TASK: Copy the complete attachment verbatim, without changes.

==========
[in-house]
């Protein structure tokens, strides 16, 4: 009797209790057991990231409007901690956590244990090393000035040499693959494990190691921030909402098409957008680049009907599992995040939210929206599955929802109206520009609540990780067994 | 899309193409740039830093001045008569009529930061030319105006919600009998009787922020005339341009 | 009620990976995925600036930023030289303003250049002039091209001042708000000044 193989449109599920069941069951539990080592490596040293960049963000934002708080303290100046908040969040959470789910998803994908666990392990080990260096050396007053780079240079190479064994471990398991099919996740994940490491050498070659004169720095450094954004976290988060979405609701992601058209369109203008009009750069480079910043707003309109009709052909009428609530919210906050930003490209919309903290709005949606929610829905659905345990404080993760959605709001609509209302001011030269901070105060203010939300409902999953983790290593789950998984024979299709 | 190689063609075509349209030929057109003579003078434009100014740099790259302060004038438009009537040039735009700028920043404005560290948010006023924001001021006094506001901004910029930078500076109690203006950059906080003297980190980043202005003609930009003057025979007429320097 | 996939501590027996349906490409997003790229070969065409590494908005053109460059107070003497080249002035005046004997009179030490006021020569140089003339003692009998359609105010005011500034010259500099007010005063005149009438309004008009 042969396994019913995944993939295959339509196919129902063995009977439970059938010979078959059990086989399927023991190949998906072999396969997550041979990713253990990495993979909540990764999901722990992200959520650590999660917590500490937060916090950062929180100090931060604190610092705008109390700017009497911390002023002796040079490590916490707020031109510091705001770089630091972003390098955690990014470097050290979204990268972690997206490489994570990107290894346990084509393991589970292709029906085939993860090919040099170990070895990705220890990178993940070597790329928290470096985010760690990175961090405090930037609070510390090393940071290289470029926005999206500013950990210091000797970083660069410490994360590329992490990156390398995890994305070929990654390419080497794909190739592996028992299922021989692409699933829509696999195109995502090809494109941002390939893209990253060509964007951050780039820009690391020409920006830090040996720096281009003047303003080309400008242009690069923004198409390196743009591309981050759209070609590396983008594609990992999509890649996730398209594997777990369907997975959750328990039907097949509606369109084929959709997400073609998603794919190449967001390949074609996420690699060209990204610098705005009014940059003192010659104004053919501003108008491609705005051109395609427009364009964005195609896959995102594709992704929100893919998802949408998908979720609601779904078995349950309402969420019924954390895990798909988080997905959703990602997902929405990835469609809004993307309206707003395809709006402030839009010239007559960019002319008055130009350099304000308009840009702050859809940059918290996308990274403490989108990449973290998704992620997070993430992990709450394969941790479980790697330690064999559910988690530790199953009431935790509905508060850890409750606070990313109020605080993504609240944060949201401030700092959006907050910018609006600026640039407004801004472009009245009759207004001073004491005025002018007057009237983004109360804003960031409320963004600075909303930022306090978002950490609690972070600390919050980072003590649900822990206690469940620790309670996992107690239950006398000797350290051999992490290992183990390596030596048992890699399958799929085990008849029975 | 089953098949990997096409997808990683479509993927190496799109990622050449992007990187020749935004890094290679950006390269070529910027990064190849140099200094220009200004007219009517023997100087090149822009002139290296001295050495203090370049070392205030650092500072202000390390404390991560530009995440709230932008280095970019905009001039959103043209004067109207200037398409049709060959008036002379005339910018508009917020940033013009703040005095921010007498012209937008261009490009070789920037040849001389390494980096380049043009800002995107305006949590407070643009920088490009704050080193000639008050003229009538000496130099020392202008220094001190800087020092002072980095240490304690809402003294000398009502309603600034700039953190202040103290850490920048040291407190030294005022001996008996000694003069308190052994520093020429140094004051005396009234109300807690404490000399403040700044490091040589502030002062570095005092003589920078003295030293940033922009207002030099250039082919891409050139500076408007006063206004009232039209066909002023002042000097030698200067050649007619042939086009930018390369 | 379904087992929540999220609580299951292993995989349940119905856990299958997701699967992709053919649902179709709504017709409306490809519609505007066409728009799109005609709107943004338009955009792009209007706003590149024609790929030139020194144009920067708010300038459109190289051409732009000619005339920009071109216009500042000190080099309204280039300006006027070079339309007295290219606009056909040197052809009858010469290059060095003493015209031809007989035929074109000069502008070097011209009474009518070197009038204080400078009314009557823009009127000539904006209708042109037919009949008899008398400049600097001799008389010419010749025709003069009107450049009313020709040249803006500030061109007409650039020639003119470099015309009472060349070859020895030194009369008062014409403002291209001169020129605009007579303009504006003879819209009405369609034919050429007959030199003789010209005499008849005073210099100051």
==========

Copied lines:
[in-house]
């Protein structure tokens, strides 16, 4: 009797209790057991990231409007901690956590244990090393000035040499693959494990190691921030909402098409957008680049009907599992995040939210929206599955929802109206520009609540990780067994 | 899309193409740039830093001045008569009529930061030319105006919600009998009787922020005339341009 | 009620990976995925600036930023030289303003250049002039091209001042708000000044 193989449109599920069941069951539990080592490596040293960049963000934002708080303290100046908040969040959470789910998803994908666990392990080990260096050396007053780079240079190479064994471990398991099919996740994940490491050498070659004169720095450094954004976290988060979405609701992601058209369109203008009009750069480079910043707003309109009709052909009428609530919210906050930003490209919309903290709005949606929610829905659905345990404080993760959605709001609509209302001011030269901070105060203010939300409902999953983790290593789950998984024979299709 | 190689063609075509349209030929057109003579003078434009100014740099790259302060004038438009009537040039735009700028920043404005560290948010006023924001001021006094506001901004910029930078500076109690203006950059906080003297980190980043202005003609930009003057025979007429320097 | 996939501590027996349906490409997003790229070969065409590494908005053109460059107070003497080249002035005046004997009179030490006021020569140089003339003692009998359609105010005011500034010259500099007010005063005149009438309004008009 042969396994019913995944993939295959339509196919129902063995009977439970059938010979078959059990086989399927023991190949998906072999396969997550041979990713253990990495993979909540990764999901722990992200959520650590999660917590500490937060916090950062929180100090931060604190610092705008109390700017009497911390002023002796040079490590916490707020031109510091705001770089630091972003390098955690990014470097050290979204990268972690997206490489994570990107290894346990084509393991589970292709029906085939993860090919040099170990070895990705220890990178993940070597790329928290470096985010760690990175961090405090930037609070510390090393940071290289470029926005999206500013950990210091000797970083660069410490994360590329992490990156390398995890994305070929990654390419080497794909190739592996028992299922021989692409699933829509696999195109995502090809494109941002390939893209990253060509964007951050780039820009690391020409920006830090040996720096281009003047303003080309400008242009690069923004198409390196743009591309981050759209070609590396983008594609990992999509890649996730398209594997777990369907997975959750328990039907097949509606369109084929959709997400073609998603794919190449967001390949074609996420690699060209990204610098705005009014940059003192010659104004053919501003108008491609705005051109395609427009364009964005195609896959995102594709992704929100893919998802949408998908979720609601779904078995349950309402969420019924954390895990798909988080997905959703990602997902929405990835469609809004993307309206707003395809709006402030839009010239007559960019002319008055130009350099304000308009840009702050859809940059918290996308990274403490989108990449973290998704992620997070993430992990709450394969941790479980790697330690064999559910988690530790199953009431935790509905508060850890409750606070990313109020605080993504609240944060949201401030700092959006907050910018609006600026640039407004801004472009009245009759207004001073004491005025002018007057009237983004109360804003960031409320963004600075909303930022306090978002950490609690972070600390919050980072003590649900822990206690469940620790309670996992107690239950006398000797350290051999992490290992183990390596030596048992890699399958799929085990008849029975 | 089953098949990997096409997808990683479509993927190496799109990622050449992007990187020749935004890094290679950006390269070529910027990064190849140099200094220009200004007219009517023997100087090149822009002139290296001295050495203090370049070392205030650092500072202000390390404390991560530009995440709230932008280095970019905009001039959103043209004067109207200037398409049709060959008036002379005339910018508009917020940033013009703040005095921010007498012209937008261009490009070789920037040849001389390494980096380049043009800002995107305006949590407070643009920088490009704050080193000639008050003229009538000496130099020392202008220094001190800087020092002072980095240490304690809402003294000398009502309603600034700039953190202040103290850490920048040291407190030294005022001996008996000694003069308190052994520093020429140094004051005396009234109300807690404490000399403040700044490091040589502030002062570095005092003589920078003295030293940033922009207002030099250039082919891409050139500076408007006063206004009232039209066909002023002042000097030698200067050649007619042939086009930018390369 | 379904087992929540999220609580299951292993995989349940119905856990299958997701699967992709053919649902179709709504017709409306490809519609505007066409728009799109005609709107943004338009955009792009209007706003590149024609790929030139020194144009920067708010300038459109190289051409732009000619005339920009071109216009500042000190080099309204280039300006006027070079339309007295290219606009056909040197052809009858010469290059060095003493015209031809007989035929074109000069502008070097011209009474009518070197009038204080400078009314009557823009009127000539904006209708042109037919009949008899008398400049600097001799008389010419010749025709003069009107450049009313020709040249803006500030061109007409650039020639003119470099015309009472060349070859020895030194009369008062014409403002291209001169020129605009007579303009504006003879819209009405369609034919050429007959030199003789010209005499008849005073210099100051």